47. 47. <ul><li>Design construction </li></ul><ul><li>Most research designs can be conceptualized and represented graphically from four basic elements </li></ul><ul><li>Time, randomization, groups, interventions, observations, etc. </li></ul><ul><li>XOXOXOXO </li></ul>Experimental design
  48. 48. <ul><li>Time . In design notation time is represented horizontally. </li></ul><ul><li>Intervention (s). In design notation the intervention is depicted with the symbol &quot;X&quot;. </li></ul><ul><li>Observation (s). Assessments and observations are </li></ul><ul><li>depicted as the symbol &quot;O&quot;. </li></ul><ul><li>XOXOXOXOX </li></ul>Experimental design
  49. 49. <ul><li>Groups. Each group is indicated on a separate line. </li></ul><ul><li>Most importantly however, the manner in which groups are assigned to the conditions can be indicated by a letter: </li></ul><ul><li>&quot;R&quot; represents random assignment, </li></ul><ul><li>&quot;N&quot; represents non-random assignment (i.e., a nonequivalent group or cohort) </li></ul><ul><li>&quot;C&quot; may represent an assignment based on a cutoff score. </li></ul><ul><li>Group 1: R O X O </li></ul><ul><li>Group 2: N O X O </li></ul>Experimental design
  50. 50. <ul><li>The most basic causal relationship between educational intervention and outcome can be described using the following annotation: </li></ul><ul><li>X O </li></ul><ul><li>This is the most simple design and serves as a starting point for the development of better strategies. </li></ul><ul><li>What is wrong with it? </li></ul><ul><li>No control for threats to internal validity: </li></ul><ul><li>Level before intervention? </li></ul><ul><li>Historical events? </li></ul>Experimental design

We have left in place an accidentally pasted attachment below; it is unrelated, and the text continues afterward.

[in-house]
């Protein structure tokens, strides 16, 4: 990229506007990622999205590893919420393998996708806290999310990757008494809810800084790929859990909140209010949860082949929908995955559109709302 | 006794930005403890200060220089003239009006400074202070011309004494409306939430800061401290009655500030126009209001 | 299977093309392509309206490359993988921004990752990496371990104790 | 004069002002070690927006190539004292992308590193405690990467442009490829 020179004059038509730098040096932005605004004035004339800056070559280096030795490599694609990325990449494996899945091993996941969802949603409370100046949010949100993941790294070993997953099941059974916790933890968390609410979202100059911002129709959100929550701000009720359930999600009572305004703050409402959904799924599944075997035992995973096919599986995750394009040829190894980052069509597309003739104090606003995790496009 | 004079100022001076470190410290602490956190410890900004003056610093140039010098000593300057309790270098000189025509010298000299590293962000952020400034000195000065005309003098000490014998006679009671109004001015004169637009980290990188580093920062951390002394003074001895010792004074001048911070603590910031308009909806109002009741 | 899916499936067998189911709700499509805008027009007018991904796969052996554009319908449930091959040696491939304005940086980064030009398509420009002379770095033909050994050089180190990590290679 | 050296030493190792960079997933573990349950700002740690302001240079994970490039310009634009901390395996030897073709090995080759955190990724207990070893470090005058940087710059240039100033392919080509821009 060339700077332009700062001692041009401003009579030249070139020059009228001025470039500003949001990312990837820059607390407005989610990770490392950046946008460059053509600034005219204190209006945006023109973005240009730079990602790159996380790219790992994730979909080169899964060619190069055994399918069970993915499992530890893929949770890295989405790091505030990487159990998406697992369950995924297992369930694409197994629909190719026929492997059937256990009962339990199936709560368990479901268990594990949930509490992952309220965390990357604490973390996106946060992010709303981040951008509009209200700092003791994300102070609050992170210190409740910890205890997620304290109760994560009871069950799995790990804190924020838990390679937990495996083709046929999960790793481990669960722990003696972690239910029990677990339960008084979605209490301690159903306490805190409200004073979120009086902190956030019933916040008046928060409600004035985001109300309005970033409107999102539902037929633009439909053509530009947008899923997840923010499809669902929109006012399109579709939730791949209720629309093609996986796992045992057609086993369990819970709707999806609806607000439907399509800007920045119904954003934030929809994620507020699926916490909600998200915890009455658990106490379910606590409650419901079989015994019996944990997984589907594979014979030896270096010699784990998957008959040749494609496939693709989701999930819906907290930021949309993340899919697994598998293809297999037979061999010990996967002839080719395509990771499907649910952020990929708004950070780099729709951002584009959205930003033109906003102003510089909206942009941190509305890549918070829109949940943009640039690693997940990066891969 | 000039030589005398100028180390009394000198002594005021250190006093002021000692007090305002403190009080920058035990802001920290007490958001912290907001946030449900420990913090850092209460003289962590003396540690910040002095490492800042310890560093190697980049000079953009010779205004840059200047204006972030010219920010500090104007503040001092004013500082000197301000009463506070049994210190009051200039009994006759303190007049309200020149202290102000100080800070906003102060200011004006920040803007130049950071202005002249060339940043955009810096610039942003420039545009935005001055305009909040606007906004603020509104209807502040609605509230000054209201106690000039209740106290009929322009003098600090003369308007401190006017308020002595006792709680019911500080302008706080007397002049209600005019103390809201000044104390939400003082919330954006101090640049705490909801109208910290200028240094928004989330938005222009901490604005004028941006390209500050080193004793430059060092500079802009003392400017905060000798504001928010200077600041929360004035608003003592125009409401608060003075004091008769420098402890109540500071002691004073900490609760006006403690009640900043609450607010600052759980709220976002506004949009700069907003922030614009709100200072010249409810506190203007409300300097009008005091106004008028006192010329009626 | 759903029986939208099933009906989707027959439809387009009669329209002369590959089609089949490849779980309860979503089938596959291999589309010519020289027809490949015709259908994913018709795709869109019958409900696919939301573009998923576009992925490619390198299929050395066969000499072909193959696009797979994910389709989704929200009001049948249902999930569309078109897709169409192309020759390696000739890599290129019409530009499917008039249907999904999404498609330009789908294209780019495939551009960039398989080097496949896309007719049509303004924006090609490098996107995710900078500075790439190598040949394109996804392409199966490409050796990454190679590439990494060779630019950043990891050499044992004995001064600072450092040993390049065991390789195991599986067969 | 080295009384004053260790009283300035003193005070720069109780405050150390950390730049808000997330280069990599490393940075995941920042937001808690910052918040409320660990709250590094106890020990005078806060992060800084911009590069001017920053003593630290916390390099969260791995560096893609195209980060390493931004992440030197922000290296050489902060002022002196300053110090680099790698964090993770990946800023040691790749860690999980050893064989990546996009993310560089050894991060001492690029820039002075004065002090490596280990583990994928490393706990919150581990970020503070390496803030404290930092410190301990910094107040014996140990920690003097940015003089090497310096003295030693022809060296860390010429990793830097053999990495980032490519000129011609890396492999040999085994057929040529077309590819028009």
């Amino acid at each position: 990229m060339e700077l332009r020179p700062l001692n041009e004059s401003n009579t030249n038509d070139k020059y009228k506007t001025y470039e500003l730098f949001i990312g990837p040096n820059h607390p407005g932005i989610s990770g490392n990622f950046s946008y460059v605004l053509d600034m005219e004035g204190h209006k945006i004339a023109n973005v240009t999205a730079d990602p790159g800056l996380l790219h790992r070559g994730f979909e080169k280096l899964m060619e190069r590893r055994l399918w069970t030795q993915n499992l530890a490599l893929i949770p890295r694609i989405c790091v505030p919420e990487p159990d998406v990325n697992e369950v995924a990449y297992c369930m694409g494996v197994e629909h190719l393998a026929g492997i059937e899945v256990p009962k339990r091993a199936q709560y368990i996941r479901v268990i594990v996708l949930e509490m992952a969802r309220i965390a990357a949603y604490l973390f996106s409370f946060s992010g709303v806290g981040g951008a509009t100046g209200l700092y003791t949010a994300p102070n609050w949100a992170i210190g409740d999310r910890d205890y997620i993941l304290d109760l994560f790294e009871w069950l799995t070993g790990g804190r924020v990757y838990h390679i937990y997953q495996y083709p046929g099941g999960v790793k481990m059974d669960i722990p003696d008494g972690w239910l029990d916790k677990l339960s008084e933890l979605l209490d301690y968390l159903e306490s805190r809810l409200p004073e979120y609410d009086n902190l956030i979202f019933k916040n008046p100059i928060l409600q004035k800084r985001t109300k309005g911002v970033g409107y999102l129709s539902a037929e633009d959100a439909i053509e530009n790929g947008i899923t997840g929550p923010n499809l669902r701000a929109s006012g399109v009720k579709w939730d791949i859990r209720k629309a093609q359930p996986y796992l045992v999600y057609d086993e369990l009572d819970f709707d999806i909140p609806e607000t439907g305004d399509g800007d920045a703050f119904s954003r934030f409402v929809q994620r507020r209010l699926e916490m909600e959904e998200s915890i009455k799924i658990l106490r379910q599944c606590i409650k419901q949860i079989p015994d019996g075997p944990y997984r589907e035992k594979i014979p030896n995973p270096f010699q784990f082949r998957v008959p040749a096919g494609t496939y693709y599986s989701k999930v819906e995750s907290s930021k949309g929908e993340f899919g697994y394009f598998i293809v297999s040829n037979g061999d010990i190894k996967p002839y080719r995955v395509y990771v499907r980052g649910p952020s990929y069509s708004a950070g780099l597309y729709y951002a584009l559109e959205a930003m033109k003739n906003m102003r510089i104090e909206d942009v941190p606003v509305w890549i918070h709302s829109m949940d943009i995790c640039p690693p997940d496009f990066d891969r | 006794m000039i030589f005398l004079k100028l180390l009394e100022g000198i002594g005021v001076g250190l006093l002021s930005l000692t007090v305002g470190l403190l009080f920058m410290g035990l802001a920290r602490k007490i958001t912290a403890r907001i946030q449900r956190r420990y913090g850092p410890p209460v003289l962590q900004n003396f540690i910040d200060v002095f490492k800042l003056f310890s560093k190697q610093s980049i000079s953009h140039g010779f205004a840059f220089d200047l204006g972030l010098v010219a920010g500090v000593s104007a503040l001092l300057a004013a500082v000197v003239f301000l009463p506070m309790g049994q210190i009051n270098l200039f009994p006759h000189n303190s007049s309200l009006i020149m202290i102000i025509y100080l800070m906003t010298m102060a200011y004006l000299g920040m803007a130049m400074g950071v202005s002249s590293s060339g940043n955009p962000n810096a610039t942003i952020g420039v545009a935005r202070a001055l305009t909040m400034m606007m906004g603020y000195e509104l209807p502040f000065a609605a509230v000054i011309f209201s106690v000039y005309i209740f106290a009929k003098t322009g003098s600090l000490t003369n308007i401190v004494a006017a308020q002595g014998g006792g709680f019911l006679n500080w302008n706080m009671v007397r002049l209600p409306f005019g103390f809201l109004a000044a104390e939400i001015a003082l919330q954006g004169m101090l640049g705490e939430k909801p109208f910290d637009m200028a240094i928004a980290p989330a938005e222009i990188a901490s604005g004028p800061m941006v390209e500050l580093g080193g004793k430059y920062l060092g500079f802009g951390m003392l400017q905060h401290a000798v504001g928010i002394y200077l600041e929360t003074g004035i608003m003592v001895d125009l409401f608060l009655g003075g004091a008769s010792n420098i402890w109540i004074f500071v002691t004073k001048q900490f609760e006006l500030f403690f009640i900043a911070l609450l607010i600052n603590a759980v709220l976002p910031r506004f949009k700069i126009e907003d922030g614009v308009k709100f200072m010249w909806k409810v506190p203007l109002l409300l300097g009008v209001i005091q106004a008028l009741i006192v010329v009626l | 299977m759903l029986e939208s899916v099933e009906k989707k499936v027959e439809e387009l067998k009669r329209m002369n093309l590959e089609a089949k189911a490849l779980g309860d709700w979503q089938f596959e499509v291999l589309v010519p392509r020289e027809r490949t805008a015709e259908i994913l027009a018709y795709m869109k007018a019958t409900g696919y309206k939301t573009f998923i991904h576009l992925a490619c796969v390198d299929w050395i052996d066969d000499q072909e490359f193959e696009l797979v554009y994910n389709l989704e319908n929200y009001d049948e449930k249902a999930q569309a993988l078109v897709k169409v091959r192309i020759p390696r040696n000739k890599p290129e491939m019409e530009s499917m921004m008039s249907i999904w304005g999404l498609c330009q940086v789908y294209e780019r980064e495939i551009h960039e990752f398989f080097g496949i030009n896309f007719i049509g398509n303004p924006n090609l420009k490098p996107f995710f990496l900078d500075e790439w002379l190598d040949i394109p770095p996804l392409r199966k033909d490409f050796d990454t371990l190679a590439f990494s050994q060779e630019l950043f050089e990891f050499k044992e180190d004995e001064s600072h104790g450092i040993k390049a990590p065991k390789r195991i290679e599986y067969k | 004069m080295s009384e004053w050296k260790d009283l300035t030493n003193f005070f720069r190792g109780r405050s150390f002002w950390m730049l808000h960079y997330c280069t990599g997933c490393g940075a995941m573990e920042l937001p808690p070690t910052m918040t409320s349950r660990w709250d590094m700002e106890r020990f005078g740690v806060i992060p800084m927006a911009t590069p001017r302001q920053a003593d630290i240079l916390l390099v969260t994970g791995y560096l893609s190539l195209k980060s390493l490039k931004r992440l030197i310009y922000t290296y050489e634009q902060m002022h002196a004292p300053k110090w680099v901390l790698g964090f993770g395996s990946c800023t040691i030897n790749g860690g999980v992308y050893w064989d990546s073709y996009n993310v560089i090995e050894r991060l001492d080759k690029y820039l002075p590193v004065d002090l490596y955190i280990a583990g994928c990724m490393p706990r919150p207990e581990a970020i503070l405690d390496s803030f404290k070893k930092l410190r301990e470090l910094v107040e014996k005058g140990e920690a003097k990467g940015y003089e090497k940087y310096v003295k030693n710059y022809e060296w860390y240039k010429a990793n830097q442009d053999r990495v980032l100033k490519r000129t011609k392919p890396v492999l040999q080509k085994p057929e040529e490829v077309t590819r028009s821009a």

51. 51. <ul><li>When the researcher is faced with being able to deliver an intervention to all participants one can include additional observations either before or after the intervention. </li></ul><ul><li>O O X O O </li></ul><ul><li>Provides a &quot;baseline&quot; </li></ul><ul><li>No intervention vs. intervention </li></ul><ul><li>Additional posttest assessments: decay, or a lag. </li></ul><ul><li>What is wrong with this deign? </li></ul><ul><li>Still we do not know if X (or the intervention) caused change in O </li></ul>Experimental design
  52. 52. <ul><li>Use a control group! </li></ul><ul><li>N O X O </li></ul><ul><li>N O O </li></ul><ul><li>The interpretation: The study was comprised of two groups, with non-random assignment of participants to each of the groups. There was an initial assessment before the intervention implementation. Subsequently, participants in the first group receive the intervention (indicated by X), while participants in the second group do not. Finally, all participants are reassessed. </li></ul><ul><li>Why is the first “O” important? </li></ul><ul><li>To ensure no bias </li></ul>Experimental design